United Nations: India said on Wednesday that it has stood by Africa amid the COVID-19 outbreak and supplied medicines, vaccines and health-related equipment to over 40 African nations during the crisis, underscoring that New Delhi will be Africa’s “reliable partner” in fighting the pandemic.
“Like the rest of the world, Africa too is being tested by the Covid-19 pandemic. Its vulnerabilities are greater and in many respects, its capabilities are still in the making,” External Affairs Minister S Jaishankar said at the UN Security Council Open Debate on Peace and Security in Africa: addressing root causes of conflict while promoting post-pandemic recovery in Africa’.
The debate, held under the Council Presidency of China, was presided over by Chinese Foreign Minister Wang Yi.
“The world must stand by Africa in this crisis. On its part, India has done so by supplying medicines, vaccines and health-related equipment to 42 African countries. We are also working in partnership with South Africa and others to address the challenges of accessibility and affordability of vaccines,” Jaishankar said.
He underlined India’s support to peace building in Africa, establishing capabilities and capacities that help meet challenges while ensuring progress.
“Most of all, we understand and empathise with the aspirations of Africa. That is why India will support peace and security there, help address root causes of conflict and be a reliable partner in fighting the pandemic, he said.
Jaishankar noted that like the rest of the world, Africa too faces problems of terrorism and instability. “It is a reminder to this Council why epicentres of radicalisation must not be allowed to operate with impunity.”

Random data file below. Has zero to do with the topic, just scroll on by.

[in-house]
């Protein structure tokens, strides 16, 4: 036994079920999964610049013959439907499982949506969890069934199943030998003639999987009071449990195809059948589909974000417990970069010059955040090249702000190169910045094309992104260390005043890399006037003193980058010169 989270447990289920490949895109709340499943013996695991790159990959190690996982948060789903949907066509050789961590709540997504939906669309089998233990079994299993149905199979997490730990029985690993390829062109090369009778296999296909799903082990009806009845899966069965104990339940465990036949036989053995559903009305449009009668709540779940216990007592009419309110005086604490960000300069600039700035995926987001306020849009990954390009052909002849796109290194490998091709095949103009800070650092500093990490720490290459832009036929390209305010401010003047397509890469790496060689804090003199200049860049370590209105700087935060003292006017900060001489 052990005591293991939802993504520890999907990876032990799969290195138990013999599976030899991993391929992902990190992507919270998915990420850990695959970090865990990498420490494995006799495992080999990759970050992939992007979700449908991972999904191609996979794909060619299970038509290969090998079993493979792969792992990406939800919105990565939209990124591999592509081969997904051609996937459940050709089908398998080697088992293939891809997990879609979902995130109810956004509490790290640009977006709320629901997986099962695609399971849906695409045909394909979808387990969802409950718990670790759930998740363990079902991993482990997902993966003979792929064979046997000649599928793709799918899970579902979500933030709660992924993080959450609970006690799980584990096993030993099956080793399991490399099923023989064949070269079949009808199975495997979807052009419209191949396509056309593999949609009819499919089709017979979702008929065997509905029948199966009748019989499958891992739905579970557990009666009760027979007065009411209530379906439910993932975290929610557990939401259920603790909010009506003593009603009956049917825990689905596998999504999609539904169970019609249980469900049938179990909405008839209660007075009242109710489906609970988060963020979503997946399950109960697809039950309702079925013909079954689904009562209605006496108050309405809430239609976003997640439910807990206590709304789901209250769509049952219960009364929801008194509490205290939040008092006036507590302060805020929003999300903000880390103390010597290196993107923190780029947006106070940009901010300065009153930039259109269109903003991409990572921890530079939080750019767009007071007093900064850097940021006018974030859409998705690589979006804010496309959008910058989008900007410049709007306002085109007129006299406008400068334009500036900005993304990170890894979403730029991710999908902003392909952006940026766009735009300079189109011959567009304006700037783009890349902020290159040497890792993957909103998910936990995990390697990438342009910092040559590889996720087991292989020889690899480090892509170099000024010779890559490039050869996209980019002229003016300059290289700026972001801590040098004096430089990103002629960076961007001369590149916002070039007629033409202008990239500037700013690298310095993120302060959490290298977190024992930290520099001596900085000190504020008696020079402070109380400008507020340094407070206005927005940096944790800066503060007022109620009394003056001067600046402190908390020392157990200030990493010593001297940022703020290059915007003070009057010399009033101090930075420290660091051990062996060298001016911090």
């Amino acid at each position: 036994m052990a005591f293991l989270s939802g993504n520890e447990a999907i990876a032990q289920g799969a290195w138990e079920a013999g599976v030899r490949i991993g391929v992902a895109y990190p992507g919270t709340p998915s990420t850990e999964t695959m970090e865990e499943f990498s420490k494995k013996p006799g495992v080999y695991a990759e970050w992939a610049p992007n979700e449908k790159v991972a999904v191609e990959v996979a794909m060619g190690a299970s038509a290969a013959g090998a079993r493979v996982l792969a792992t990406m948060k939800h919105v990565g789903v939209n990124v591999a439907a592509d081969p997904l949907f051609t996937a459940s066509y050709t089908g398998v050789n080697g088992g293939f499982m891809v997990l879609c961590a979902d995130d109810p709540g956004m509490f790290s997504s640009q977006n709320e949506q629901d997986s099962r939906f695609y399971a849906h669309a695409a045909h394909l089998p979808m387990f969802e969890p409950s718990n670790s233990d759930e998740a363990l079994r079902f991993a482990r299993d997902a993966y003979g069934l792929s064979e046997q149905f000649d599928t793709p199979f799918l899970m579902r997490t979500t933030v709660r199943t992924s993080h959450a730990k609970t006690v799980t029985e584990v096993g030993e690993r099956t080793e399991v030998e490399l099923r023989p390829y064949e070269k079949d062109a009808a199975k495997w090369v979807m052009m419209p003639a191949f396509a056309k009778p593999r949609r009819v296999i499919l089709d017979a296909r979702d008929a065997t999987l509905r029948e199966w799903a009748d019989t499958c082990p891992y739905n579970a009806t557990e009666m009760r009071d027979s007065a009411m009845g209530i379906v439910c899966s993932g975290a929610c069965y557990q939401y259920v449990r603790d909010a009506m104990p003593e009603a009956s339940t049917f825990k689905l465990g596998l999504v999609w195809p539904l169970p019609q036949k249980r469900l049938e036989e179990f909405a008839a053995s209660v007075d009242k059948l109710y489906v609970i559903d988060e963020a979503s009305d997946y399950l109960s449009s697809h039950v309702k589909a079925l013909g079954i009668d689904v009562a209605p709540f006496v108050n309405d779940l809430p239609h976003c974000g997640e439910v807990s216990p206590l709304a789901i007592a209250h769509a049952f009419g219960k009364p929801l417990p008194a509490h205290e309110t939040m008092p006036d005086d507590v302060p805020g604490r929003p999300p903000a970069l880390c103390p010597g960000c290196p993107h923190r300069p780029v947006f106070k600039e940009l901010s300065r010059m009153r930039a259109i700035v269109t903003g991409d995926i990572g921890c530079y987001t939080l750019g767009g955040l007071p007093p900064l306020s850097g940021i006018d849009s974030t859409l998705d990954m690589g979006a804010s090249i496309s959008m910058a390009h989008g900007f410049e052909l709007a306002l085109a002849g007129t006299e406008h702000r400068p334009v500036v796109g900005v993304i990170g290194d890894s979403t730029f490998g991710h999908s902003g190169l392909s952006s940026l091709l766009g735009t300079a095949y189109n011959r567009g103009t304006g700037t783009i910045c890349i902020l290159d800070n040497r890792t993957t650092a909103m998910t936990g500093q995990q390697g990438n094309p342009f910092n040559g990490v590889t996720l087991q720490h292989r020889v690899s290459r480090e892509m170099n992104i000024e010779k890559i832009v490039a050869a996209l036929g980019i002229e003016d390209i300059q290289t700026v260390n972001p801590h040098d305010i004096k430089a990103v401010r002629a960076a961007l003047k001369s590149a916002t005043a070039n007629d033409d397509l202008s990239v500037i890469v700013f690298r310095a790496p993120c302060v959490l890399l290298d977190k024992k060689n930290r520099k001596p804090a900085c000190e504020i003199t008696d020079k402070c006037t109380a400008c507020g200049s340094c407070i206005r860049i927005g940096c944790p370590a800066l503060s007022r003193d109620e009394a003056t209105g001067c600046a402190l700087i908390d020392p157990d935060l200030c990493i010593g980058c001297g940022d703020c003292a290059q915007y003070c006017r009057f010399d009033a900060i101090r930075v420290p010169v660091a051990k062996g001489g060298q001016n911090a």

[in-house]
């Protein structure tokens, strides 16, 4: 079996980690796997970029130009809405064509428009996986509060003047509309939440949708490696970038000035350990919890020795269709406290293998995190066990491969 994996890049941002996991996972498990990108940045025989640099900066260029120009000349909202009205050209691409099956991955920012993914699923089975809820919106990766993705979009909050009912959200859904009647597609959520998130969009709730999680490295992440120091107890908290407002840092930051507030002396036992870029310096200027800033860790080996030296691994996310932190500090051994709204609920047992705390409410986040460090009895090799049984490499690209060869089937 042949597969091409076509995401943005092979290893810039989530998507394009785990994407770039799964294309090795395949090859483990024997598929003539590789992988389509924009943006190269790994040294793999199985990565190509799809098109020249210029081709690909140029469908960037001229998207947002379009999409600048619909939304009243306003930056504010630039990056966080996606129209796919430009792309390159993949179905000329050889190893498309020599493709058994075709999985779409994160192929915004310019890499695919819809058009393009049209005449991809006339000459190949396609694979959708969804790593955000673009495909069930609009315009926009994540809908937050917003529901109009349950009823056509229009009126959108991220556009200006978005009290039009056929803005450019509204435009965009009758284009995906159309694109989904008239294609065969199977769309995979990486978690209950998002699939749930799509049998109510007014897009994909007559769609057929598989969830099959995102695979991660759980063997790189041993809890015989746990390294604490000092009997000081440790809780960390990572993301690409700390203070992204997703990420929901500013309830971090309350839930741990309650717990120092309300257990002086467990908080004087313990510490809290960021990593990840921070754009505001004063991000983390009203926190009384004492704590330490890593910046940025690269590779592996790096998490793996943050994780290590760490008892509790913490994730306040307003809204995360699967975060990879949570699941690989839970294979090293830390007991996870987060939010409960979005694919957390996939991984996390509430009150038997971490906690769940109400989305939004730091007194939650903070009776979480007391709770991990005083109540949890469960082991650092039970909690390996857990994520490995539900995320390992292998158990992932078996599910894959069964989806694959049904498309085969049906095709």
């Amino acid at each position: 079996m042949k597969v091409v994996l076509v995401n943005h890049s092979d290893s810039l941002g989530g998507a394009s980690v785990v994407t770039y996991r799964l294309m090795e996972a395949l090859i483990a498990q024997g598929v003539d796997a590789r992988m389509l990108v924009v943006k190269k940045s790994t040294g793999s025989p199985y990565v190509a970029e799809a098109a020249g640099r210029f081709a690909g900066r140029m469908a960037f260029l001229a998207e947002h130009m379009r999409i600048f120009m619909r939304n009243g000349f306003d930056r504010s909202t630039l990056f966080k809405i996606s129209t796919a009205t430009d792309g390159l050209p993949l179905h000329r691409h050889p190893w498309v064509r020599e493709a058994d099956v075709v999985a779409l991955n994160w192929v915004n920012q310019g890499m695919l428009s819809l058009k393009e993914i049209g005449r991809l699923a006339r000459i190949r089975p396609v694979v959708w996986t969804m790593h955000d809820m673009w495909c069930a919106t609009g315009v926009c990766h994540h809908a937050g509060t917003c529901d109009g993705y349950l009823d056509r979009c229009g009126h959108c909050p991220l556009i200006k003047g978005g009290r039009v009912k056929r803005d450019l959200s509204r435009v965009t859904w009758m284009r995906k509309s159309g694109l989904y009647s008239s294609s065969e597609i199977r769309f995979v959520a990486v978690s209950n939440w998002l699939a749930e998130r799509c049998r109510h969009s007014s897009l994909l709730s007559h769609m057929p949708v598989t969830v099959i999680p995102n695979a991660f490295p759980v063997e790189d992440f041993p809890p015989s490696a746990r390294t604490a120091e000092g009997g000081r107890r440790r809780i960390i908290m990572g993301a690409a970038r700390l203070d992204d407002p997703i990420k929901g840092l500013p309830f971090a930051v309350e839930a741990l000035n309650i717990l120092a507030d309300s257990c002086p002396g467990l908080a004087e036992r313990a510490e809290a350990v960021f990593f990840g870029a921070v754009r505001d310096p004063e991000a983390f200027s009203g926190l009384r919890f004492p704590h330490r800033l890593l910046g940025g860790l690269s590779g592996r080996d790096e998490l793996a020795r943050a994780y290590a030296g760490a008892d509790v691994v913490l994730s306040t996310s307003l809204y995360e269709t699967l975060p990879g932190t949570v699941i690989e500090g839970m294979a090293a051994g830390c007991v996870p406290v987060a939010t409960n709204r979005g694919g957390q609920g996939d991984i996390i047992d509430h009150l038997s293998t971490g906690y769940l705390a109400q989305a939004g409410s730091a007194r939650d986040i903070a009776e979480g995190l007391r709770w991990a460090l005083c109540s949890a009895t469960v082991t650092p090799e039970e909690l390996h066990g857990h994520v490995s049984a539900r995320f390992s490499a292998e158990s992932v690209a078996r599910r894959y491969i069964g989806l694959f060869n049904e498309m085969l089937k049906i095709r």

He told the Council that India’s support to Africa is expressed through its peacekeeping presence in South Sudan, Somalia, Abeyi, Western Sahara and Democratic Republic of Congo. “We endorse the call of the Secretary General for a mandate under Chapter VII to support African counter-terrorism operations with sustained financing, including through assessed contributions.”
Beyond the pandemic, Jaishankar said Africa’s recovery will be facilitated by partnerships that genuinely address its economic sustainability. India’s approach was spelt out by the Kampala Principles enunciated by Prime Minister Narendra Modi in 2018.
“In effect, India will respond to the priorities of Africa, as defined by Africans themselves. Our support is without conditionality’s and in line with African expectations, he said, adding that India’s support is visible in its 189 projects in 41 African countries being implemented under concessional loans.
India’s support to Africa also encompasses providing medicines, health equipment, ambulances, books, vehicles and food grains and is visible through vocational training and IT centres set up in Africa, through the 43,000 education and training slots over the last five years, or the digital education and health programmes with 17 African partners.
“Our trade and technology exchanges are steadily growing, in line with closer political and people-to-people ties. Whether it is debt relief or climate change, we treat Africa’s challenges as our own, he said.
Jaishankar underlined the strong and deep solidarity between India and Africa, saying it reflects the bonding of the Global South.
While New Delhi’s close collaboration is expressed through the India-Africa Forum Summit, in the G77 and the Non-Aligned Movement, Jaishankar said the close ties are more evident in the United Nations itself than elsewhere.
Jaishankar added that bilaterally, India has partnered in the establishment of defence institutions in Nigeria, Ethiopia and Tanzania and its training teams have been deployed in Botswana, Namibia, Uganda, Lesotho, Zambia, Mauritius, Seychelles and Tanzania.